The Mexican maquila ‘breathes’ a sign of relief with Usmca: fourteen months to return to the starting point
The Mexican fashion industry will be one of the least affected sectors of the Mexican economy in the new United States, Mexico and Canada Agreement (Usmca).
The “worse trade deal” of history wasn’t that bad after all. After a year of negotiations, Canada, the United States have renewed their commercial ties with an updated treaty between the three countries, which from now on will be named United States, Mexico and Canada Agreement (Usmca). The renewal of the deal is a relief for the Mexican fashion industry, which remained in suspense since the arrival of Donald Trump to the White House.
Since the New York tycoon became president of the United States, Mexico has been one of Trump’s victims and the Mexican maquila has followed closely the decisions taken by the president of his neighbouring country, which is also the main partner of the Mexican fashion industry.
During the last fourteen months of negotiations, the United States has shifted its rage and put China as its main enemy. This was evidenced as the US government first sealed a bilateral free trade agreement with Mexico last August, excluding Canada, which was reluctant to give in some points of the agreement.
The textile industry is one of the less harmed within the Mexican economy in the new Usmca free trade agreement
With the victory of Trump, the main concern of the Mexican fashion industry was the share of the Tariff Preference Levels (TPL), which regulated how many meters of cloth can be used from countries other than the members of the North American Free Trade Agreement (Nafta).
In a first revision of the agreement, the United States sought to eliminate the possibility of using raw material external to Canada or Mexico in the garments, especially to prohibit the entry of Chinese products into the US market.
“Fortunately, the quotas have remained stable to the values we have been operating for years,” said Pedro Góngora, president of the Yucatán delegation of the National Chamber of the Garment Industry (Canaive) of Mexico. “We don’t want to be so dependent on Asia, luckily the Usmca will not harm us,” he says.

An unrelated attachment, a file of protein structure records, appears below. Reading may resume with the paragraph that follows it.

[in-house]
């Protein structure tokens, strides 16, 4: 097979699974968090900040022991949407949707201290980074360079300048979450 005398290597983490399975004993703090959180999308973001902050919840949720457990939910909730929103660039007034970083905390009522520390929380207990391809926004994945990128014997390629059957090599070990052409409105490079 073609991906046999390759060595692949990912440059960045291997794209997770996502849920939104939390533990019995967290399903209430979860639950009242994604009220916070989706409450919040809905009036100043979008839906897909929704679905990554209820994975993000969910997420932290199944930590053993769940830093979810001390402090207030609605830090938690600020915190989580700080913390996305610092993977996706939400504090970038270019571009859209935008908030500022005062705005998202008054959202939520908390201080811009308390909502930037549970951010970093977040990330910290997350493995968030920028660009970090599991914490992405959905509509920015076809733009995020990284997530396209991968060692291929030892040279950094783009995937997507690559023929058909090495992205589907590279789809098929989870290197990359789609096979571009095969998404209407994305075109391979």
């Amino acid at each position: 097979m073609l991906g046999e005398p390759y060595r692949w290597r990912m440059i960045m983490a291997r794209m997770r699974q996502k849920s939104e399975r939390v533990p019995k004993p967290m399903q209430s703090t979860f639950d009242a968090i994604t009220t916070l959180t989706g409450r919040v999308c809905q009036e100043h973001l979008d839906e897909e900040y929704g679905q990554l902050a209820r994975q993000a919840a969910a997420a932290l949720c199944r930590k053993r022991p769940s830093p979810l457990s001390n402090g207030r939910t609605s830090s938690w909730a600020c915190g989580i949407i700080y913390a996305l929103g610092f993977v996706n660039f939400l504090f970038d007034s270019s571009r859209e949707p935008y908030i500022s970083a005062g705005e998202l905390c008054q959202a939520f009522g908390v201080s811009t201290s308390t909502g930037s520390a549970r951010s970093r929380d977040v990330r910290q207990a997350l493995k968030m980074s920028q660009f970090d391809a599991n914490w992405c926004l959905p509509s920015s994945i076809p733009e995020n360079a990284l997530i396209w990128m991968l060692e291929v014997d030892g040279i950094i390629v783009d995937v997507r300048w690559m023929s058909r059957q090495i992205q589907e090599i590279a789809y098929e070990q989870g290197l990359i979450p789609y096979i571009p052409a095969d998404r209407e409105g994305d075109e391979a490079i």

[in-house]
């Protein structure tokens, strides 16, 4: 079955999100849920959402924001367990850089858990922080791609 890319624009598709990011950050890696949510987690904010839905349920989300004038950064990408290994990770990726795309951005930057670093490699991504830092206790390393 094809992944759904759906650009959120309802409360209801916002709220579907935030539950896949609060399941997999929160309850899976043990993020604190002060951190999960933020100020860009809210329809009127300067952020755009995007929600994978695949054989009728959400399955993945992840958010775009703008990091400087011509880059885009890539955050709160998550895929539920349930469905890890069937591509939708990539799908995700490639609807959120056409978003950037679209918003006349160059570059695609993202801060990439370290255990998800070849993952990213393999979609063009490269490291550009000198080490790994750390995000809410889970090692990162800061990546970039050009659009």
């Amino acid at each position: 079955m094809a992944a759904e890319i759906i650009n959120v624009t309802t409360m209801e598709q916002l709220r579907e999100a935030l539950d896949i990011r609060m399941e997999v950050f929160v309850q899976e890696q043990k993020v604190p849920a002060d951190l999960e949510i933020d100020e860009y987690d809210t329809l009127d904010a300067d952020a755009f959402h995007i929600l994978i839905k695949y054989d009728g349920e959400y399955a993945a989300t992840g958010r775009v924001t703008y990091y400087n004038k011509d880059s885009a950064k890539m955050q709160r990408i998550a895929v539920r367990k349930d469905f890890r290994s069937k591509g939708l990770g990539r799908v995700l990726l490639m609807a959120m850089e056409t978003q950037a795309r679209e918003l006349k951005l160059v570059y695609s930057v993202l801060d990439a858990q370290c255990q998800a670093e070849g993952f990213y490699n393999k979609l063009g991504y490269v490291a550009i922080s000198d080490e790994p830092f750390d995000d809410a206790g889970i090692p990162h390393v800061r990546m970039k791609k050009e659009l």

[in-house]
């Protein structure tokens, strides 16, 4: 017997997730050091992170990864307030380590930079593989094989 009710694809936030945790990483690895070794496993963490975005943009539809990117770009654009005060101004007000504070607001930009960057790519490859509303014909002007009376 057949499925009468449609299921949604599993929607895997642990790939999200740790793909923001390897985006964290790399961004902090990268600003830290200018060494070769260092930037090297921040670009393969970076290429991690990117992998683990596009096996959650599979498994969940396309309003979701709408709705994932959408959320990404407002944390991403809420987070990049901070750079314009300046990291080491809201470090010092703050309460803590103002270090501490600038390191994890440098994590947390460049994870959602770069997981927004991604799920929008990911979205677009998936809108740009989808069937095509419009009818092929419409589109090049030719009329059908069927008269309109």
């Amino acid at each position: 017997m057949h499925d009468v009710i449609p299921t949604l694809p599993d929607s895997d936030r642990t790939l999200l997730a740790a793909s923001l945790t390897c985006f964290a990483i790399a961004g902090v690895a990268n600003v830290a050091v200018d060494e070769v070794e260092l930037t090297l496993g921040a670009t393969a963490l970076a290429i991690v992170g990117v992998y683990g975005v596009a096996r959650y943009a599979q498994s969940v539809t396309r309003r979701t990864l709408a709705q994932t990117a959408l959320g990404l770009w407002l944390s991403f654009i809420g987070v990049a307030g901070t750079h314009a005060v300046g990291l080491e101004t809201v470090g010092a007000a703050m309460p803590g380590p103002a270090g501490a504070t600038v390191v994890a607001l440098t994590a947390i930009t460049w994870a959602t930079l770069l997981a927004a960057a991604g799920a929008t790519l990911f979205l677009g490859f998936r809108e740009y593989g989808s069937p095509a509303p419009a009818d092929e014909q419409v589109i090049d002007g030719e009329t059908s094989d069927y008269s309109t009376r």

Mexico has once again generated confidence for foreign investment after becoming a favourable partner for the United States
This is one of the main concerns of the Mexican textile industry because, if this section of Nafta was modified, the Aztec country is not a textile producer. By being only the maquila, the regulation of the rules of origin could drastically affect local production.
“To reach an agreement in the first instance with the United States and then with Canada is a vote of confidence for the entire Mexican industry,” insists Góngora. From becoming a “dangerous” adversary (in Trump’s words), Mexico has become the ideal partner for its neighbouring country.
“The United States is the ideal trade partner from which we must take advantage of the weaknesses that some fashion brands in that country are experiencing,” says the director of Canaive Yucatán. Góngora insists that the opportunity lies in the fact that giants such as Inditex or H&M will source in Mexico to cater for to the US market. “We offer logistic proximity and a greater possibility to respond quickly,” he adds.
Mexico has for the first time manufactured short series to supply foreign brands while the trade war between the United States and China is solved
The trade war with China has also generated a positive rebound effect for the Mexican fashion industry. “For the first time in history we have received orders to produce immediately what we previously did months in advance,” said Canaive in a statement. “As long as it isn’t known what will happen with US tariffs to China, the brands are demanding short and immediate production series,” says Góngora.
The governments of the three North American countries are considering possible dates for the signing of the new Usmca deal. Mexico intends to seal the agreement at the G20 summit that will be held on November 30 in Buenos Aires, so that President Enrique Peña Nieto will sign the treaty before the rise of Andrés Manuel López Obrador. The new agreement could become effective in the second half of 2019.
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